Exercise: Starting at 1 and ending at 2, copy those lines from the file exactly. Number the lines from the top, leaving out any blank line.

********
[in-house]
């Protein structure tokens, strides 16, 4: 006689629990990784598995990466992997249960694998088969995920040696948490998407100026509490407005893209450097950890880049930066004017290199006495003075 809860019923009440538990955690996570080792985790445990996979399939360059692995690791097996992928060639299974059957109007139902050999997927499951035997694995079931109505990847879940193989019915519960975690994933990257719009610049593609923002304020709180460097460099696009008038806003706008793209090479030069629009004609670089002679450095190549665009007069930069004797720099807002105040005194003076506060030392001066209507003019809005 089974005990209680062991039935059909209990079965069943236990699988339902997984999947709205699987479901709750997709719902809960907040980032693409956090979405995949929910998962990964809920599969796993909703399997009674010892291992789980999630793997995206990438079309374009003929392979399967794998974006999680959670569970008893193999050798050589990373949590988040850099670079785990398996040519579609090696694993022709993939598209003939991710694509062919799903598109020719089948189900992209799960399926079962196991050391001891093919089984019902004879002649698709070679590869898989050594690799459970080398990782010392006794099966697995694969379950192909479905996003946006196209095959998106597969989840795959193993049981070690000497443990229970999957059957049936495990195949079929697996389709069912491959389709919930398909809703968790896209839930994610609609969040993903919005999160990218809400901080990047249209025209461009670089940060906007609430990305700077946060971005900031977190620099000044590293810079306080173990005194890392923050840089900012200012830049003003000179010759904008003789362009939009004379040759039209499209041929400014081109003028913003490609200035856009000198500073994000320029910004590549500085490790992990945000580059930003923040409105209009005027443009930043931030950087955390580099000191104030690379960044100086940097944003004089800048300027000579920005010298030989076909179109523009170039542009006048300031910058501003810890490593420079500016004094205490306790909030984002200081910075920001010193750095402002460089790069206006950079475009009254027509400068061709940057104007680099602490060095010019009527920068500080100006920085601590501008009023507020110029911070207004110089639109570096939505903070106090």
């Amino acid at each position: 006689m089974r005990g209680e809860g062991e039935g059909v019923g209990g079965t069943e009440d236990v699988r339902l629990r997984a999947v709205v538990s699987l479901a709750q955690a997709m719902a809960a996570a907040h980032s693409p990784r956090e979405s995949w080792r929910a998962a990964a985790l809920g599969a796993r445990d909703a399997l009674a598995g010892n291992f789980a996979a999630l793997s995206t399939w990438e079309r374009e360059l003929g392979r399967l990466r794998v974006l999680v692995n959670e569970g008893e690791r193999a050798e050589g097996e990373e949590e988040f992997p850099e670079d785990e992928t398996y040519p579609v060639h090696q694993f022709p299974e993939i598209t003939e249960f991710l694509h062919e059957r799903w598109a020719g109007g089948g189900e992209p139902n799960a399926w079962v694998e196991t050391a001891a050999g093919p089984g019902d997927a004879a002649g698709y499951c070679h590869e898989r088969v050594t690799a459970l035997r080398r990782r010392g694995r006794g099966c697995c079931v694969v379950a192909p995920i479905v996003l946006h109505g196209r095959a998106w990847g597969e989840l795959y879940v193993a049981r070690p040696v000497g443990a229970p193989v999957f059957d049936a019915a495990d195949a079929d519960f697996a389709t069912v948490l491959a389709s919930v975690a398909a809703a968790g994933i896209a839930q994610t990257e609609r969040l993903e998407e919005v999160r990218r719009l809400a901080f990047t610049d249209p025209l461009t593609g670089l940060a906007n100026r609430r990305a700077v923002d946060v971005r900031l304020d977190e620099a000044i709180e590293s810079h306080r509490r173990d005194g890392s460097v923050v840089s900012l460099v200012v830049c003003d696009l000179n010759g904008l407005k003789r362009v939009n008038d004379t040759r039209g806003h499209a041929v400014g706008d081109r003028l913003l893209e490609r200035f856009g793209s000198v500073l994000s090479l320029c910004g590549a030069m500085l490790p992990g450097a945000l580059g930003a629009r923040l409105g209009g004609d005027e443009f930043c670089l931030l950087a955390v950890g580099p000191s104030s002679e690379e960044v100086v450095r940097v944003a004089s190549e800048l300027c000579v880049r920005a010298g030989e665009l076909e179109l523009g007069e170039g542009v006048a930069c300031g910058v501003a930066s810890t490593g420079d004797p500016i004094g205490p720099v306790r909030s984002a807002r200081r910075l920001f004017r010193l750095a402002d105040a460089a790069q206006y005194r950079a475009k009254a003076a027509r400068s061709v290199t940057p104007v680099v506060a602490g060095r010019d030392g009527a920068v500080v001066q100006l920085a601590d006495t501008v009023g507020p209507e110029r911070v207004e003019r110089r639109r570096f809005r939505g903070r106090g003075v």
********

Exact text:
[in-house]
């Protein structure tokens, strides 16, 4: 006689629990990784598995990466992997249960694998088969995920040696948490998407100026509490407005893209450097950890880049930066004017290199006495003075 809860019923009440538990955690996570080792985790445990996979399939360059692995690791097996992928060639299974059957109007139902050999997927499951035997694995079931109505990847879940193989019915519960975690994933990257719009610049593609923002304020709180460097460099696009008038806003706008793209090479030069629009004609670089002679450095190549665009007069930069004797720099807002105040005194003076506060030392001066209507003019809005 089974005990209680062991039935059909209990079965069943236990699988339902997984999947709205699987479901709750997709719902809960907040980032693409956090979405995949929910998962990964809920599969796993909703399997009674010892291992789980999630793997995206990438079309374009003929392979399967794998974006999680959670569970008893193999050798050589990373949590988040850099670079785990398996040519579609090696694993022709993939598209003939991710694509062919799903598109020719089948189900992209799960399926079962196991050391001891093919089984019902004879002649698709070679590869898989050594690799459970080398990782010392006794099966697995694969379950192909479905996003946006196209095959998106597969989840795959193993049981070690000497443990229970999957059957049936495990195949079929697996389709069912491959389709919930398909809703968790896209839930994610609609969040993903919005999160990218809400901080990047249209025209461009670089940060906007609430990305700077946060971005900031977190620099000044590293810079306080173990005194890392923050840089900012200012830049003003000179010759904008003789362009939009004379040759039209499209041929400014081109003028913003490609200035856009000198500073994000320029910004590549500085490790992990945000580059930003923040409105209009005027443009930043931030950087955390580099000191104030690379960044100086940097944003004089800048300027000579920005010298030989076909179109523009170039542009006048300031910058501003810890490593420079500016004094205490306790909030984002200081910075920001010193750095402002460089790069206006950079475009009254027509400068061709940057104007680099602490060095010019009527920068500080100006920085601590501008009023507020110029911070207004110089639109570096939505903070106090």